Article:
Jones would follow this vessel around the country and attempt to obtain employment onboard, which was repeatedly denied.

Causing trouble wherever it was berthed, Jones would visit licensed premises where he’d drink other people’s drinks and “scrounge cigarettes”.

On his travels, Jones would visit DHSS offices and give his address as the M.V. Logos, his parents address or state he was of no fixed abode, if his benefit claim was denied, Jones would instantly launch into religious tirades against the staff and, on times, police would need to attend to remove Jones from the building after he physically assaulted staff.

Jones was in the Milford Haven area on December 21 and December the 22, 1985, the day of the murders of Richard and Helen Thomas.

Jones was attending a disco at The Silverdale Inn in Johnston on the night of the 21 where he told other patrons there that he had spent the day “gardening in Steynton”, he then disappeared from Johnston between midnight and 1am on December the 22, the day of the murders.

Jones was then positively identified by witnesses as being at the end of the lane leading to the isolated manor house at around 5:15-5:30pm, less than four hours before the last conversation was had with Helen Thomas.

Crimewatch UK reconstruction from 1986 showing a man identified as Billy Jones “staring intently at Scoveston Manor”

After the murders, the next sighting of Jones is made by police officers returning to Dyfed-Powys Police headquarters after being called to attend the scene at Scoveston Park. Officers reported seeing someone matching his description at Sarnau Crossing, near Bancyfelin, walking towards Carmarthen at 5:30am on Monday, December 23.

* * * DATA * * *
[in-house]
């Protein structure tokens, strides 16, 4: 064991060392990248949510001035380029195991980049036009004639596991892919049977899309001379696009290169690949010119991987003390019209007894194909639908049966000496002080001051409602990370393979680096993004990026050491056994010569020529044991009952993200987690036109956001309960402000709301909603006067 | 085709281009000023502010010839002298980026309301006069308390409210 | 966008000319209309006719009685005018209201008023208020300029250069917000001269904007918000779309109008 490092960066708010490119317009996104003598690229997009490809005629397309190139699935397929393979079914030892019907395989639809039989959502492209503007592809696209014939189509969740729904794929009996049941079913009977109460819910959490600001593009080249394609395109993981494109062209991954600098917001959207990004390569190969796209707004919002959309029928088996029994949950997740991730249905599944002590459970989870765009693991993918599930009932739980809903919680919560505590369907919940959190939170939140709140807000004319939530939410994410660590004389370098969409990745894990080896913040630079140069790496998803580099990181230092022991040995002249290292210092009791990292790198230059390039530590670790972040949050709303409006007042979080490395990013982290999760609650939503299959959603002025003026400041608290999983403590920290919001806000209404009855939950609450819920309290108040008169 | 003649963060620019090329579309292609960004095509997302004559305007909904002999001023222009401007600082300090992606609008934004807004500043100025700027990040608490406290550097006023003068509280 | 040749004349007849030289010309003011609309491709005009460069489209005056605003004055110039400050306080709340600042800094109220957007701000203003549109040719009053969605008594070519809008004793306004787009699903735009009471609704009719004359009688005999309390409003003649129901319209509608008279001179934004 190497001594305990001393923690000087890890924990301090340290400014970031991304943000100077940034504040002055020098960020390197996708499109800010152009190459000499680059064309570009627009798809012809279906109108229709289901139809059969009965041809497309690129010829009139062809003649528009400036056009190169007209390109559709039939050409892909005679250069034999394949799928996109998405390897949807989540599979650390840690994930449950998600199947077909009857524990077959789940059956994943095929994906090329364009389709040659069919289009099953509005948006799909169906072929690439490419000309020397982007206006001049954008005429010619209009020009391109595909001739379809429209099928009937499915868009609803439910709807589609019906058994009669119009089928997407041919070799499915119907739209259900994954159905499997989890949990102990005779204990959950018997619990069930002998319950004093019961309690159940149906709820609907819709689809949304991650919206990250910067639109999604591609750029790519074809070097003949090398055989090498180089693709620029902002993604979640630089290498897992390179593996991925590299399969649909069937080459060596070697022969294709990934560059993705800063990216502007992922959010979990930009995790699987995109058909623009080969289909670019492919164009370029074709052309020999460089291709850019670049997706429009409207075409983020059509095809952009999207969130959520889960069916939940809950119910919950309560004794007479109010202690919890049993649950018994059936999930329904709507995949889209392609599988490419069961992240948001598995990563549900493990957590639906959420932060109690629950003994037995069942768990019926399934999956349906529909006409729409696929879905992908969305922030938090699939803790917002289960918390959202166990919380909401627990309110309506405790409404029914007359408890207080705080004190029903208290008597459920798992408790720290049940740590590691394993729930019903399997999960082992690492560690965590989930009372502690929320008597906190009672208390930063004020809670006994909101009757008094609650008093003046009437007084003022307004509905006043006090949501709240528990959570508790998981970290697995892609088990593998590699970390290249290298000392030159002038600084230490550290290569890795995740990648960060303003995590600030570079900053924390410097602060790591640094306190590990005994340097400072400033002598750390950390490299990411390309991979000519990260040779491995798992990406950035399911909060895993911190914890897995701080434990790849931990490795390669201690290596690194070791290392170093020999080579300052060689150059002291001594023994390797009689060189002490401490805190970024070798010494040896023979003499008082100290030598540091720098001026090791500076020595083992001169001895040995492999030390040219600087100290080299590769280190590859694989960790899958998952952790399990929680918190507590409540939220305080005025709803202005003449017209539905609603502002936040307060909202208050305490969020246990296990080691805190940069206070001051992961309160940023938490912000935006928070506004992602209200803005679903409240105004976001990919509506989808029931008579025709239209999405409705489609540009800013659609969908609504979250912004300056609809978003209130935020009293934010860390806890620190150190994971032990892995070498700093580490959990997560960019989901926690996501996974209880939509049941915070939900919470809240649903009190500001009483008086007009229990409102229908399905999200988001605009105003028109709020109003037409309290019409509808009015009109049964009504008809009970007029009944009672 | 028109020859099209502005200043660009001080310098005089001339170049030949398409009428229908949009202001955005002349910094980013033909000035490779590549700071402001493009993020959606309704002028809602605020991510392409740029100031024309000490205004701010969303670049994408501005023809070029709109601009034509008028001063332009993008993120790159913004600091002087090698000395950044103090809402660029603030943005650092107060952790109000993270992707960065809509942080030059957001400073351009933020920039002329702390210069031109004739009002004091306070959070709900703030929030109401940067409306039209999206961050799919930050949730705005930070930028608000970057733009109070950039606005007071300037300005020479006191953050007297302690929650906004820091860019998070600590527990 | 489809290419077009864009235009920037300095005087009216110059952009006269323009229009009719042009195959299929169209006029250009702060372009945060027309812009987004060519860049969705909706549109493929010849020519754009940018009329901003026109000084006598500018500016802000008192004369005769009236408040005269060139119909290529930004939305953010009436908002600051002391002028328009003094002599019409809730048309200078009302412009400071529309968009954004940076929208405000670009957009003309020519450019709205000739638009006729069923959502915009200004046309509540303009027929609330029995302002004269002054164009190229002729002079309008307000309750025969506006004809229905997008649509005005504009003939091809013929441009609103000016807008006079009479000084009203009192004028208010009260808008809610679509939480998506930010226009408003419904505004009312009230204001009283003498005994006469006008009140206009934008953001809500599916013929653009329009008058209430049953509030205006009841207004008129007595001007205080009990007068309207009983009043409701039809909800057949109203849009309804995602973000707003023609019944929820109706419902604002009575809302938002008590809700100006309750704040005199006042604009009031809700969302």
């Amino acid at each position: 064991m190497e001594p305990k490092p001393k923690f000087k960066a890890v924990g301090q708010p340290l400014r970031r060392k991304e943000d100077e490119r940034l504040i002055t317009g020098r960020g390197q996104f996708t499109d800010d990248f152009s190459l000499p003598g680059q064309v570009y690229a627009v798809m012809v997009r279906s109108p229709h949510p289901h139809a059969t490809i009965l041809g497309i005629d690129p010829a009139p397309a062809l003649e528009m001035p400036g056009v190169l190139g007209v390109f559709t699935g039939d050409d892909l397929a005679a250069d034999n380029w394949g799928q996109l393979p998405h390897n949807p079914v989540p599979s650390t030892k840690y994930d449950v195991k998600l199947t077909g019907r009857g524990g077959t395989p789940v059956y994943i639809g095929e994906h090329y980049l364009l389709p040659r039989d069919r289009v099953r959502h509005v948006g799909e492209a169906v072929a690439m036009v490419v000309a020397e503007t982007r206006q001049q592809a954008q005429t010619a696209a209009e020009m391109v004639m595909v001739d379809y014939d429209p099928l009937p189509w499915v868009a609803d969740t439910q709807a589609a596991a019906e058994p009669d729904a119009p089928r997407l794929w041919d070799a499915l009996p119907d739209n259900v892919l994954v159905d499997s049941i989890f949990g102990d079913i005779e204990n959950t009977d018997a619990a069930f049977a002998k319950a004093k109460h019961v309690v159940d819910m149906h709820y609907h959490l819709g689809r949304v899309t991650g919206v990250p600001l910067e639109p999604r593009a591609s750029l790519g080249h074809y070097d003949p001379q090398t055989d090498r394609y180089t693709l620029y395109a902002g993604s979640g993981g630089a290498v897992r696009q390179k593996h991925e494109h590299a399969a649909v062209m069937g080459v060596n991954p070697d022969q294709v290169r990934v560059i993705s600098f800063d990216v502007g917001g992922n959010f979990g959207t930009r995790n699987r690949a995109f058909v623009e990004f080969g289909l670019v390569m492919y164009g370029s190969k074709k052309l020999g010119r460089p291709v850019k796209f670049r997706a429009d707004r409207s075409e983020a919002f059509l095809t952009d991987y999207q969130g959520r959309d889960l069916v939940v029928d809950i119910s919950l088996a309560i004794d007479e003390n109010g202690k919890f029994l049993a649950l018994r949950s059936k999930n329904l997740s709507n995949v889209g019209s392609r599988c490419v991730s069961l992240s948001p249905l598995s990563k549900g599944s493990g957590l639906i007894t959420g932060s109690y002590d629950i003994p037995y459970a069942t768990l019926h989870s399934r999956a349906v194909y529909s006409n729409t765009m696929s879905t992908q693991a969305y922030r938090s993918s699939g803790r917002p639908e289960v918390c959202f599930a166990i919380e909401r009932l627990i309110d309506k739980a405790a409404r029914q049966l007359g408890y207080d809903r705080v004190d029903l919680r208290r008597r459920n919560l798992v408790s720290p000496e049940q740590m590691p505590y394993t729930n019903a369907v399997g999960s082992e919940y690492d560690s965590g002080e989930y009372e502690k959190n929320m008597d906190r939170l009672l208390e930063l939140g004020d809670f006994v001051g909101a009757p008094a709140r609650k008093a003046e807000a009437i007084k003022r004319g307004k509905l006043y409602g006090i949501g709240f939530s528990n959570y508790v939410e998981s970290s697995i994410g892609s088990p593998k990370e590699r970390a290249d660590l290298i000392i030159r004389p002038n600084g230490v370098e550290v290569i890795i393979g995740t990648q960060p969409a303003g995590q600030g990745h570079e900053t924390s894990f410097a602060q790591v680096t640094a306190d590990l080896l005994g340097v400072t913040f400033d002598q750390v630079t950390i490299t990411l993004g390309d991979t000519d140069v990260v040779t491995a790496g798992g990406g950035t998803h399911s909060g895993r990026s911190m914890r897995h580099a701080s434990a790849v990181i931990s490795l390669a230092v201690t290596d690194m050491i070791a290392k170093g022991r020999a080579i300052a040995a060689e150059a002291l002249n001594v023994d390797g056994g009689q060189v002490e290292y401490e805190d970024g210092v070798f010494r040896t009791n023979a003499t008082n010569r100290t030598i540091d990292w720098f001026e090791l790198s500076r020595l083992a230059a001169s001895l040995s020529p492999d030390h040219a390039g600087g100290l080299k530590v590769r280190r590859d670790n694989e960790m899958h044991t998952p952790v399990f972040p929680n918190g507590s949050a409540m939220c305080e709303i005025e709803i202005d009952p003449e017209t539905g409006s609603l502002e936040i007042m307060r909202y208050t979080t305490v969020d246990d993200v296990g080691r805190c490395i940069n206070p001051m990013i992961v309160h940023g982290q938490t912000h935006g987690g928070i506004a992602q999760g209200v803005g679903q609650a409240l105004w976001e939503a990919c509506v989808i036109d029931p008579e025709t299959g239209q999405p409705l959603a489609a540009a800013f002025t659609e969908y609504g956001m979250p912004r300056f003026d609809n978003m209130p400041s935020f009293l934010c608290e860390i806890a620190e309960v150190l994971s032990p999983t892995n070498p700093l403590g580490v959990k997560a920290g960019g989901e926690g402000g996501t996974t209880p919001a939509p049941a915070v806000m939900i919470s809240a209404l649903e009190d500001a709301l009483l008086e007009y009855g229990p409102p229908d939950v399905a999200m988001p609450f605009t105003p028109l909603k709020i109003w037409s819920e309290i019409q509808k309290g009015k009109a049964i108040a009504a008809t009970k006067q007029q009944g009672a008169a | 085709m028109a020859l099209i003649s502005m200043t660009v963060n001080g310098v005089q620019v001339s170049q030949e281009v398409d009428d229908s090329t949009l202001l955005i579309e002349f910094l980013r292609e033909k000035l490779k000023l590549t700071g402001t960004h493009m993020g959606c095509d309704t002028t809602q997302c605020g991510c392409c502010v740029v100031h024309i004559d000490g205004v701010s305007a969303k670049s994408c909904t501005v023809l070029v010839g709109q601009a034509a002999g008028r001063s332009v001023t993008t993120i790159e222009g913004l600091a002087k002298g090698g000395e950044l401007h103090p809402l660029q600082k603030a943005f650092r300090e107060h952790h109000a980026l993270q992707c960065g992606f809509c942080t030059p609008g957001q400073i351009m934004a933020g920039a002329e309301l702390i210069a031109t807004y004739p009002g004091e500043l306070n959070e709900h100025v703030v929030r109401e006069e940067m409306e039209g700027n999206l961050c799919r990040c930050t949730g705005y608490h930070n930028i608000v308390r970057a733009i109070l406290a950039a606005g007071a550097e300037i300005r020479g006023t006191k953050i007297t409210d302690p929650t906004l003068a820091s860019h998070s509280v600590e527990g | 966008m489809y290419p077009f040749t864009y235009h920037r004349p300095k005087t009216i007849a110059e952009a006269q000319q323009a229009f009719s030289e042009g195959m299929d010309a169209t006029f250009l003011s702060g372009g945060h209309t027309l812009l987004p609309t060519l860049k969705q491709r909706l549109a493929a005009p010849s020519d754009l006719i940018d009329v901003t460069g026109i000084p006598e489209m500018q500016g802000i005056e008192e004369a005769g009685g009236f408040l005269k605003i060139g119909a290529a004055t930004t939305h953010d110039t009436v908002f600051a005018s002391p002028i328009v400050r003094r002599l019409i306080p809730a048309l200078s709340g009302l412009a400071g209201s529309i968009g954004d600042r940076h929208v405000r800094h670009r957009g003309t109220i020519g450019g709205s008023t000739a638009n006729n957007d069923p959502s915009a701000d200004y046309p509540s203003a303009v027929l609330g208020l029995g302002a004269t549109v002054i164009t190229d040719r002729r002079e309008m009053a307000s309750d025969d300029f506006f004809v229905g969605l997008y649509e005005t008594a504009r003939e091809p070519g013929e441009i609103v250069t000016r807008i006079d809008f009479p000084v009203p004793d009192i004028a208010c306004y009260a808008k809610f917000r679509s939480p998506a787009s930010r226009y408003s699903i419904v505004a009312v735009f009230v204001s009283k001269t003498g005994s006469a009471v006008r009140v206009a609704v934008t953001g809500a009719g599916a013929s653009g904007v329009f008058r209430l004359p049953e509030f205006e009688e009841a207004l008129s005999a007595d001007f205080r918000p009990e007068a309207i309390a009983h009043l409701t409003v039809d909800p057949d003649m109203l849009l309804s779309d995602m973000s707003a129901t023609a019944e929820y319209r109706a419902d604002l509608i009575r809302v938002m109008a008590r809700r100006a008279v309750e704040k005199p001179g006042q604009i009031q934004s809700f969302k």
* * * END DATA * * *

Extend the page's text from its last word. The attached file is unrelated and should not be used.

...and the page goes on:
What makes Jones an even more intriguing suspect is that he was known for staying in barn and farm buildings without permission and we now know that police discovered human excrement in outbuildings at Scoveston Park.

Unfortunately, like all of the shotgun cartridges removed from Scoveston Park and the blood sample retrieved from outbuildings, Dyfed-Powys Police were unable to locate the excrement by the time of Operation: Ottawa and so it was never subjected to DNA testing.


In July 1986, Jones was committed to Shelton Mental Hospital in Shrewsbury following 2 more unprovoked attacks on a vicar and a church warden within the space of a week. 

Police attempted to question him throughout the latter half of 1986 but he was still receiving maximum amounts of medication for various psychological disorders and was deemed unfit for questioning.

When he was finally questioned by police it was under the proviso that his psychologist and his doctor were present, Jones seemed talkative even joking with officers that he didn’t like eggs when asked if he knew Eglwswrw.

When the conversation moved to how well he knew Johnston, Jones clammed up, stood and “assumed an aggressive stance” before telling his doctor he was becoming angry and wanted to return to his ward. Jones could not be calmed down so the interview was stopped.

Unable to discuss what happened to him after leaving Johnston, Jones was removed from the room. At this time the psychologist treating him told police that it’s possible that “something negative happened” to Jones that night that he has “blocked out”.

The psychologist and the doctor both tell police that, in their opinions, it was “likely” if not “probable” that Jones was responsible for the deaths of Richard and Helen Thomas at Scoveston Park.

It’s not known how long Jones remained a patient of Shelton Mental Hospital before his death in August 2014, or how Police were able to eliminate him from their enquiries before John Cooper was convicted of the double murder of the Thomas siblings in 2011.